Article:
I thought it would be, but it wasn't. People talked and blamed, but when given the opportunity and asked to step up and help----- they walked out......they walked away.......
Tonight at the board meeting we had about three dozen individuals in attendance, representing several different organizations, including the Southern Poverty Law Center, The American Civil Liberties Union, Nation of Islam, and the Escambia Youth Justice Coalition. Additionally we had the chairman of the Escambia County Commission, and a member of the Pensacola City Council present at the meeting, two locally elected leaders that are also African Americn. We had some students and also several pastors. Of this group, about a dozen spoke at the public forum.
The theme was familiar from the speakers; We were told that "We need more resources and programs, we need to reform the way we discipline students, and we need to do a better job of graduating a higher percentage of students, particularly African American males, we need more economic development projects in the black communities, we need to stop closing schools in the black communities, and we need
to do more to eliminate the "school to prison pipeline" "
It was also incorrectly stated by one of the speakers that we had been sued for discipline disparities in our school system, the differences between the percentages of black student and white student suspensions. That was fiction, we were never sued for this.
Civil Rights figure H.K. Matthews was present as well, and he spoke about high numbers of students being arrested at school and how he felt this fuels the "school to prison pipeline"
But nowhere in any of the speakers' prepared remarks did anyone mention individual personal responsibility as a big part of why many students end up being disciplined at school or arrested. No mention of that, just finger pointing and spewing of inaccurate information, heated rhetoric, and blame.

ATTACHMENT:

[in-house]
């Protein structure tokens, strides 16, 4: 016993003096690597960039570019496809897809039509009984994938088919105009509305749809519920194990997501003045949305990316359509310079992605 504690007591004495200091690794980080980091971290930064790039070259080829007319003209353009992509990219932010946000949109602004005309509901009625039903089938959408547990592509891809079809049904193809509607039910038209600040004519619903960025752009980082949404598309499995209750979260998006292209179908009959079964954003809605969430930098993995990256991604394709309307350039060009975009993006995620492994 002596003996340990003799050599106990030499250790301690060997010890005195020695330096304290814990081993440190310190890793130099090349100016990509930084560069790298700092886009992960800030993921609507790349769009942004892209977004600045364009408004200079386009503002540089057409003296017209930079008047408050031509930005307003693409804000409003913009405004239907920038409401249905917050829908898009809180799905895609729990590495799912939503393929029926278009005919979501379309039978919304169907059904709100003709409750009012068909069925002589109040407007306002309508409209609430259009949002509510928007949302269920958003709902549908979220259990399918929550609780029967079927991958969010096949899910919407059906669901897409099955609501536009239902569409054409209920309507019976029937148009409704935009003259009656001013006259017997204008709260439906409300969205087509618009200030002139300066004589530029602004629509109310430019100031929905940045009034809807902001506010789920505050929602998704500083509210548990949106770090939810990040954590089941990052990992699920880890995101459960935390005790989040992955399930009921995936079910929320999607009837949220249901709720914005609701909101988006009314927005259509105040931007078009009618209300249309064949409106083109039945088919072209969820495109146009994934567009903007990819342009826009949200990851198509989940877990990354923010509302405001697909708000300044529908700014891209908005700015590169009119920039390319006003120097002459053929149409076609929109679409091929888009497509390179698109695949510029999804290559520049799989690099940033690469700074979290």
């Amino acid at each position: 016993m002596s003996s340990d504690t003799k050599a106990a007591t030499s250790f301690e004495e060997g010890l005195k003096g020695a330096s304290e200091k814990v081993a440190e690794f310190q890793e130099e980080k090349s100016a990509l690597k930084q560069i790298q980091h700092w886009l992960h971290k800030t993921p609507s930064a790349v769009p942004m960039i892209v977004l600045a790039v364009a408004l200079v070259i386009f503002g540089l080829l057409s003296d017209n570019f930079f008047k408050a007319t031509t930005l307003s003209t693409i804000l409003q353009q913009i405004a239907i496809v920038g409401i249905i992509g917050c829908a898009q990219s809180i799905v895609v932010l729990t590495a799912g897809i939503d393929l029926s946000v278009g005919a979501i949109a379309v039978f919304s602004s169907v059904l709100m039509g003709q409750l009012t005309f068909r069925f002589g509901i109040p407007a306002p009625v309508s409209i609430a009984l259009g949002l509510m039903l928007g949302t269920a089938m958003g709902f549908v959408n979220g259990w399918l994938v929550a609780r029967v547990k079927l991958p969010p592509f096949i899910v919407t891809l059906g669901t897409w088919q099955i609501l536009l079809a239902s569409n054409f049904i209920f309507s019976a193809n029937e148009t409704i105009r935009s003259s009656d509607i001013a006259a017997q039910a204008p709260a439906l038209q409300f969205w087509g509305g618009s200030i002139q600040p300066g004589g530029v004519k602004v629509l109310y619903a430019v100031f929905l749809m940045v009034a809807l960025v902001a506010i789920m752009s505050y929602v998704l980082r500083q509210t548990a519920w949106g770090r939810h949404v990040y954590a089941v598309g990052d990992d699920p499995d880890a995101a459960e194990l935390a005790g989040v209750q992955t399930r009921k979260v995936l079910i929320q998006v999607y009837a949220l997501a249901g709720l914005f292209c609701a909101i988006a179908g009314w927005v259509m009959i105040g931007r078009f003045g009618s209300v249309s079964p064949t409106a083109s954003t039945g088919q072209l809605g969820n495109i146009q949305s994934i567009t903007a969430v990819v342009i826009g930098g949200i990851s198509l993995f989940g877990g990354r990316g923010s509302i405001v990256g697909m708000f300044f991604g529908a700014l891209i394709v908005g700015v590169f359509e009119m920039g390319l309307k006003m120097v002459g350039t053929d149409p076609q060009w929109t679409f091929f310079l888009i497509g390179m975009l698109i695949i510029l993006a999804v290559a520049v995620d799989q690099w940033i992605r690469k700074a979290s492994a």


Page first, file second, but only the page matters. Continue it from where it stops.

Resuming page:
Superintendent Thomas did mention the initiative he pushed regarding civil citations, which the district has implemented and which has lowered the number of arrests on campus. I mentioned that we had built a state of the art, $18 Million Dollar School that serves a school population that is 95% African American. Patty Hightower explained that Linda Moultrie, our chair for this year, established a task force to eliminate the "achievement gap" and address some of the other issues. It was also mentioned that the board had eliminated "Zero Tolerance" discipline policies.
"We are working, but many of these issues come to us from the community" the superintendent stated.
At that point, I took the opportunity to point out to the large group that we needed more mentors to step up, and that all 5 board members and the superintendent actively mentor. Luckily for us all, the district's community mentor coordinator was there, and I identified her and implored the audience to sign up to mentor. I thought this was a perfect opportunity to recruit more community members to mentor!
Sadly it wasn't though....
Of all the speakers and others that came to the meeting, pointing fingers and asking for more assistance for the community, only ONE (1) person bothered to sign op with our mentor coordinator. How sad that everyone wants to show up, get in front of the cameras and point fingers at us, but none of these dozens of folks could be bothered to sign up and mentor kids and help to be part of the solution. Sad.
I am one member of a five person board. The opinions I express on this forum are mine only, and do not necessarily reflect the views or opinions of the Escambia County Staff, Administrators, Employees, or anyone else associated with Escambia County Florida. I am interested in establishing this blog as a means of additional transparency to the public, outreach to the community, and information dissemination to all who choose to look. Feedback is welcome, but because public participation is equally encouraged, appropriate language and decorum is mandatory.